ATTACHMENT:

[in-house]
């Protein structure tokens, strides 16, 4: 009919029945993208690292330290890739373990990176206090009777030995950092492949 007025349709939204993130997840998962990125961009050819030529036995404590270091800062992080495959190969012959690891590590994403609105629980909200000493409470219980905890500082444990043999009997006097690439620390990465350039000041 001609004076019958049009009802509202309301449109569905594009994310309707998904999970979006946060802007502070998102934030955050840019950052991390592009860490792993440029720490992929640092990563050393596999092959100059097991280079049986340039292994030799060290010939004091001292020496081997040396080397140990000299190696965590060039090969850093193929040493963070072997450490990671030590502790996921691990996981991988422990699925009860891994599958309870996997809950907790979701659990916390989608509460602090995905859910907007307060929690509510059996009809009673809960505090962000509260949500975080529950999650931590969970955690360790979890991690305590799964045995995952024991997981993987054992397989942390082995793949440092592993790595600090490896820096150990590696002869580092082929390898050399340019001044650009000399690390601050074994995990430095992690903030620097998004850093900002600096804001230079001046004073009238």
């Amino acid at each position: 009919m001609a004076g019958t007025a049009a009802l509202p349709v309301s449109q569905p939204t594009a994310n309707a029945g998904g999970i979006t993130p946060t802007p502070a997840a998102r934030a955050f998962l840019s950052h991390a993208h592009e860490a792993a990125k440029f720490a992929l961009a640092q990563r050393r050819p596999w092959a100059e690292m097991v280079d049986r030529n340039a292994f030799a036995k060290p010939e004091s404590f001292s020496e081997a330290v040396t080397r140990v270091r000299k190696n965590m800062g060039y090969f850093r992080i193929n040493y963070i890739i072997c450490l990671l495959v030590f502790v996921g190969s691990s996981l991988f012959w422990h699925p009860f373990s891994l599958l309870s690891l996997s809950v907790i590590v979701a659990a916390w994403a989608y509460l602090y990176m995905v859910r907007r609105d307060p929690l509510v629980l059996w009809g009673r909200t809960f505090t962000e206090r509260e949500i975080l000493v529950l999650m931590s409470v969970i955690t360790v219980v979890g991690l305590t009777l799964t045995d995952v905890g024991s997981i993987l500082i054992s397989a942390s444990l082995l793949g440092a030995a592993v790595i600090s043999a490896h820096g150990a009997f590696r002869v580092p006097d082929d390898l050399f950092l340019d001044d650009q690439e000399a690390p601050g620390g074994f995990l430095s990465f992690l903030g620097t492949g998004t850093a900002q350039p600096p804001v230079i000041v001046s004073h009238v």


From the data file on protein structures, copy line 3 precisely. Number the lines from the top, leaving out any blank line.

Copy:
């Amino acid at each position: 009919m001609a004076g019958t007025a049009a009802l509202p349709v309301s449109q569905p939204t594009a994310n309707a029945g998904g999970i979006t993130p946060t802007p502070a997840a998102r934030a955050f998962l840019s950052h991390a993208h592009e860490a792993a990125k440029f720490a992929l961009a640092q990563r050393r050819p596999w092959a100059e690292m097991v280079d049986r030529n340039a292994f030799a036995k060290p010939e004091s404590f001292s020496e081997a330290v040396t080397r140990v270091r000299k190696n965590m800062g060039y090969f850093r992080i193929n040493y963070i890739i072997c450490l990671l495959v030590f502790v996921g190969s691990s996981l991988f012959w422990h699925p009860f373990s891994l599958l309870s690891l996997s809950v907790i590590v979701a659990a916390w994403a989608y509460l602090y990176m995905v859910r907007r609105d307060p929690l509510v629980l059996w009809g009673r909200t809960f505090t962000e206090r509260e949500i975080l000493v529950l999650m931590s409470v969970i955690t360790v219980v979890g991690l305590t009777l799964t045995d995952v905890g024991s997981i993987l500082i054992s397989a942390s444990l082995l793949g440092a030995a592993v790595i600090s043999a490896h820096g150990a009997f590696r002869v580092p006097d082929d390898l050399f950092l340019d001044d650009q690439e000399a690390p601050g620390g074994f995990l430095s990465f992690l903030g620097t492949g998004t850093a900002q350039p600096p804001v230079i000041v001046s004073h009238v």